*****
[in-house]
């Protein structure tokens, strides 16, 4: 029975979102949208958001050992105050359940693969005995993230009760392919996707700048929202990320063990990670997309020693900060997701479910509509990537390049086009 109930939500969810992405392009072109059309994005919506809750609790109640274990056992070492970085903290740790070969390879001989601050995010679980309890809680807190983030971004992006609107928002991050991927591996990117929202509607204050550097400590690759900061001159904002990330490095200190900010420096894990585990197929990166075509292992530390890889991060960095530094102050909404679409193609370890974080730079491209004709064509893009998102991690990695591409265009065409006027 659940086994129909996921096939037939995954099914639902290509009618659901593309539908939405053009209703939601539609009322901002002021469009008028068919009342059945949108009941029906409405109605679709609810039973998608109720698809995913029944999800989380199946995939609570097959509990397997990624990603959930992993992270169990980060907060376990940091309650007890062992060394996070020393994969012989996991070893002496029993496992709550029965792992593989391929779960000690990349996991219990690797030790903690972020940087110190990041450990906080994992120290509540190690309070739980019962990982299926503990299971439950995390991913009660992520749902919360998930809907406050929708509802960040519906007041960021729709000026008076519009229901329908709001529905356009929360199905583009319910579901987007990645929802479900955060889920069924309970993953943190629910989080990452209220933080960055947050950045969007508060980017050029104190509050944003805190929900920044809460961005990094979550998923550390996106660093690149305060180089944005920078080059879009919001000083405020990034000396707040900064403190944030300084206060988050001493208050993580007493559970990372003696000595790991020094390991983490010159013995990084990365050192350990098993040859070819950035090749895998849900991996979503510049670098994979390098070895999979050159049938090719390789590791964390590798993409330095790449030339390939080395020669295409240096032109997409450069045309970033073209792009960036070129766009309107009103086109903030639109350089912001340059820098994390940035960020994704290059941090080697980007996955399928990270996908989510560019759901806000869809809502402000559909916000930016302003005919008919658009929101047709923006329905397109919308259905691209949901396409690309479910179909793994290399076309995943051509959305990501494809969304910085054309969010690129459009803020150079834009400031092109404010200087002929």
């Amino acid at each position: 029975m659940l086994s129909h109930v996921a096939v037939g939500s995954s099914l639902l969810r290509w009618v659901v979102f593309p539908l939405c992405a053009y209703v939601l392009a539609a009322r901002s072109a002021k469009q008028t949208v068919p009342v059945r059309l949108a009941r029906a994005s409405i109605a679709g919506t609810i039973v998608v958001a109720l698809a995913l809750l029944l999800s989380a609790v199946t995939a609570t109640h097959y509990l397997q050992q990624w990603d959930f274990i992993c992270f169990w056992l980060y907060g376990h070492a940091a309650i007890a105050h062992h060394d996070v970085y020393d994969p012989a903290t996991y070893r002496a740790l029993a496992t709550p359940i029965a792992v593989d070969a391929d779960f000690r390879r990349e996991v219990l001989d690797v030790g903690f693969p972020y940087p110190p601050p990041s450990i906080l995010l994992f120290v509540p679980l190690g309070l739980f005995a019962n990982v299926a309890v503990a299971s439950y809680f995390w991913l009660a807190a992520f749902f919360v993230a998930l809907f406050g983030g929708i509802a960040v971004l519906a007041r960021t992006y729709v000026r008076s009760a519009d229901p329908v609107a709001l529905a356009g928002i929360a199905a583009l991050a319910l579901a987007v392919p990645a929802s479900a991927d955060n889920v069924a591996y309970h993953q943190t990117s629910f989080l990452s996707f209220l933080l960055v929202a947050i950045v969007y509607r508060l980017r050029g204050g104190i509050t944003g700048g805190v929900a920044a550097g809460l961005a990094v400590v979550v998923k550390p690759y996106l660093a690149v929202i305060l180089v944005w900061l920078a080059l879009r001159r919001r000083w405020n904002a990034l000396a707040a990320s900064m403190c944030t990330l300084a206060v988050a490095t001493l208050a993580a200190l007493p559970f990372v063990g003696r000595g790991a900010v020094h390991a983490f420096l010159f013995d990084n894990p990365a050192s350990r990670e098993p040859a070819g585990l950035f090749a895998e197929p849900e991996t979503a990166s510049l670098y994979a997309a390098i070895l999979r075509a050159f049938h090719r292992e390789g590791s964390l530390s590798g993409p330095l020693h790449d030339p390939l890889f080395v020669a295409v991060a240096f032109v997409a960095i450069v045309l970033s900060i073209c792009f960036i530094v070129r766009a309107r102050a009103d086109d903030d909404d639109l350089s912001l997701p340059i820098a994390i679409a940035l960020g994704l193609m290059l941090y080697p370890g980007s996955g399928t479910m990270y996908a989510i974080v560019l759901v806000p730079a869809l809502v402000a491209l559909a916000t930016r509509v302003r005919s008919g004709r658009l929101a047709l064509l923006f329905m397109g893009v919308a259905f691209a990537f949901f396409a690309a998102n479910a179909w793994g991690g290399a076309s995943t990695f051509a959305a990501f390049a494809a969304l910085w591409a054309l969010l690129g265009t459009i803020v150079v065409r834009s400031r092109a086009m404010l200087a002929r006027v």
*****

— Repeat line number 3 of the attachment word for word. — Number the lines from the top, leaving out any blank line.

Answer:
């Amino acid at each position: 029975m659940l086994s129909h109930v996921a096939v037939g939500s995954s099914l639902l969810r290509w009618v659901v979102f593309p539908l939405c992405a053009y209703v939601l392009a539609a009322r901002s072109a002021k469009q008028t949208v068919p009342v059945r059309l949108a009941r029906a994005s409405i109605a679709g919506t609810i039973v998608v958001a109720l698809a995913l809750l029944l999800s989380a609790v199946t995939a609570t109640h097959y509990l397997q050992q990624w990603d959930f274990i992993c992270f169990w056992l980060y907060g376990h070492a940091a309650i007890a105050h062992h060394d996070v970085y020393d994969p012989a903290t996991y070893r002496a740790l029993a496992t709550p359940i029965a792992v593989d070969a391929d779960f000690r390879r990349e996991v219990l001989d690797v030790g903690f693969p972020y940087p110190p601050p990041s450990i906080l995010l994992f120290v509540p679980l190690g309070l739980f005995a019962n990982v299926a309890v503990a299971s439950y809680f995390w991913l009660a807190a992520f749902f919360v993230a998930l809907f406050g983030g929708i509802a960040v971004l519906a007041r960021t992006y729709v000026r008076s009760a519009d229901p329908v609107a709001l529905a356009g928002i929360a199905a583009l991050a319910l579901a987007v392919p990645a929802s479900a991927d955060n889920v069924a591996y309970h993953q943190t990117s629910f989080l990452s996707f209220l933080l960055v929202a947050i950045v969007y509607r508060l980017r050029g204050g104190i509050t944003g700048g805190v929900a920044a550097g809460l961005a990094v400590v979550v998923k550390p690759y996106l660093a690149v929202i305060l180089v944005w900061l920078a080059l879009r001159r919001r000083w405020n904002a990034l000396a707040a990320s900064m403190c944030t990330l300084a206060v988050a490095t001493l208050a993580a200190l007493p559970f990372v063990g003696r000595g790991a900010v020094h390991a983490f420096l010159f013995d990084n894990p990365a050192s350990r990670e098993p040859a070819g585990l950035f090749a895998e197929p849900e991996t979503a990166s510049l670098y994979a997309a390098i070895l999979r075509a050159f049938h090719r292992e390789g590791s964390l530390s590798g993409p330095l020693h790449d030339p390939l890889f080395v020669a295409v991060a240096f032109v997409a960095i450069v045309l970033s900060i073209c792009f960036i530094v070129r766009a309107r102050a009103d086109d903030d909404d639109l350089s912001l997701p340059i820098a994390i679409a940035l960020g994704l193609m290059l941090y080697p370890g980007s996955g399928t479910m990270y996908a989510i974080v560019l759901v806000p730079a869809l809502v402000a491209l559909a916000t930016r509509v302003r005919s008919g004709r658009l929101a047709l064509l923006f329905m397109g893009v919308a259905f691209a990537f949901f396409a690309a998102n479910a179909w793994g991690g290399a076309s995943t990695f051509a959305a990501f390049a494809a969304l910085w591409a054309l969010l690129g265009t459009i803020v150079v065409r834009s400031r092109a086009m404010l200087a002929r006027v």